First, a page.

Quality of ingredients is key to a successful sandwich. I have had outstanding ham sandwiches—consisting of no more than ham, bread and butter—and dismal ones—yet also consisting of the same three ingredients. Whether you prep each ingredient from scratch or source it from a trustworthy food purveyor, opt for the best and aim for simplicity. As in the case of the salad, the sandwich is composed of three distinct elements: bread, filling and spread. (Spread encapsulates items other than peanut butter or Nutella, but we’ll address it shortly.) A sandwich is the ultimate comfort food whether slapped together for a meal en route to class or as a snack at midnight after a fifteen-hour day. Don’t complicate that comfort with stress and endless ingredients. Stick to the sandwich fundamentals and Lord Sandwich (or whoever’s credited with its invention) and Subway Sandwich Artists everywhere will nod their heads in respect.
If I had a soapbox to rant on, I’d dish out my frustration with bread. Why is it near impossible to source a solid loaf? Give me bread with a wicked, crisp exterior and a soft, yet still structural sound interior. Let it whiff of pungent yeast and crunch when torn or sliced. Honestly, any quality bread will do from focaccia to sourdough, ciabatta to classic bun. Once you find your dream loaf, stick to it and support its producer.
The options for fillings are endless. Essentially any dish can be converted to a sandwich filling. As noted in my introduction, keep it simple. If you can’t taste each ingredient in every bite, it’s too many. Although a self-diagnosed glutton, even I know when too much is too much. Balance loose or soft fillings with crisp ones. For example, match pulled pork with lightly dressed chopped cabbage or pre-cut coleslaw mix. Your filling is your only opportunity to shake up the textures in your sandwich, so take advantage. Load up on veggies and stick to lean proteins.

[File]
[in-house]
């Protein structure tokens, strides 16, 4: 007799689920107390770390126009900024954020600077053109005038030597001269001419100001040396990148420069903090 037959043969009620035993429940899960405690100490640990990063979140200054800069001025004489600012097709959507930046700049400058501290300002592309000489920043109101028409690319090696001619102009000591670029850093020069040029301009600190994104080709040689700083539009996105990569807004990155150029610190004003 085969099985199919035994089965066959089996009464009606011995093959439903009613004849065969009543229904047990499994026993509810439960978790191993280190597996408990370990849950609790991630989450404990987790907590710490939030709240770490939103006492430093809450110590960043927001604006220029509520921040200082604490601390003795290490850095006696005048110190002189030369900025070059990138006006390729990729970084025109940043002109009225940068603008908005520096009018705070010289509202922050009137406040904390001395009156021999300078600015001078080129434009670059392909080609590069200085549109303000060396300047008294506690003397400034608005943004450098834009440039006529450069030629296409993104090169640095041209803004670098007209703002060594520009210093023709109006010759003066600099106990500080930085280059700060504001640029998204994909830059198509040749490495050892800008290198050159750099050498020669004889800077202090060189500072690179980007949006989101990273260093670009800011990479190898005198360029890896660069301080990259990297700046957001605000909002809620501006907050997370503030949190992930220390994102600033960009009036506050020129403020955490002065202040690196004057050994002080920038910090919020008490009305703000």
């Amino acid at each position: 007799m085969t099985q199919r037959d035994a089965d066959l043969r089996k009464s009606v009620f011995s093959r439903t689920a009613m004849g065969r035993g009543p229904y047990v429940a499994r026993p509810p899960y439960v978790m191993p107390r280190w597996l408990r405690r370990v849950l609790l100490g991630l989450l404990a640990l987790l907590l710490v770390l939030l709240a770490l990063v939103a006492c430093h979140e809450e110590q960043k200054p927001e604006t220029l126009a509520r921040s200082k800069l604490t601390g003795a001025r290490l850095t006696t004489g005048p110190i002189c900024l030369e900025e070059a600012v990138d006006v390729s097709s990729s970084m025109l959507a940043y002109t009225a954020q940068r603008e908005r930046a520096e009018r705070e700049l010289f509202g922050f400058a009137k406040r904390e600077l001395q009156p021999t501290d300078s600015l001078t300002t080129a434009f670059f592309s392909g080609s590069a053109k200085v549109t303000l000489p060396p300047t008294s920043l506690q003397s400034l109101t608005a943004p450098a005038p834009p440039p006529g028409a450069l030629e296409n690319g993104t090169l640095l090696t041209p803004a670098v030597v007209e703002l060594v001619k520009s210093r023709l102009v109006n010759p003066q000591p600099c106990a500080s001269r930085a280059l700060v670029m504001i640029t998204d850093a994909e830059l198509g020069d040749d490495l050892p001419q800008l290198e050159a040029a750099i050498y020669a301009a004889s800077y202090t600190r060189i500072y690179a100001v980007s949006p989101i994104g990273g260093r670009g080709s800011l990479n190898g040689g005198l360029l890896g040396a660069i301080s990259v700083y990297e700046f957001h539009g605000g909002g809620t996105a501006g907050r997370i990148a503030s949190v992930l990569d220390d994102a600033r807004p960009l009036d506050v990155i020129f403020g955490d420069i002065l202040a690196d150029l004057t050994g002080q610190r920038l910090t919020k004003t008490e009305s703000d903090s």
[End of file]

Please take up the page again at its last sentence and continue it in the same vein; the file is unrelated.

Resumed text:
Like its salad counterpart—the dressing—the spread component of any sandwich is too often overthought or underutilized. It provides the dash of flavour every sandwich needs—a reoccurring motif so to speak. The basics are best such as mayonnaise, butter, pesto and nut or seed butters. (Yes, despite my upbringing, I am not a margarine fan.) I am also not a fan of multiple spreads unless like say the classic PB&J they contrast enough to stand up against the other. Whatever the spread, use lightly. With the exception of perhaps regular, nut or seed butters, spreads are just as easily made at home as any filling or, yes, even bread. Like skinny-dipping and prairie fires (i.e. vodka and hot sauce), everyone should attempt homemade mayonnaise at least once in their life.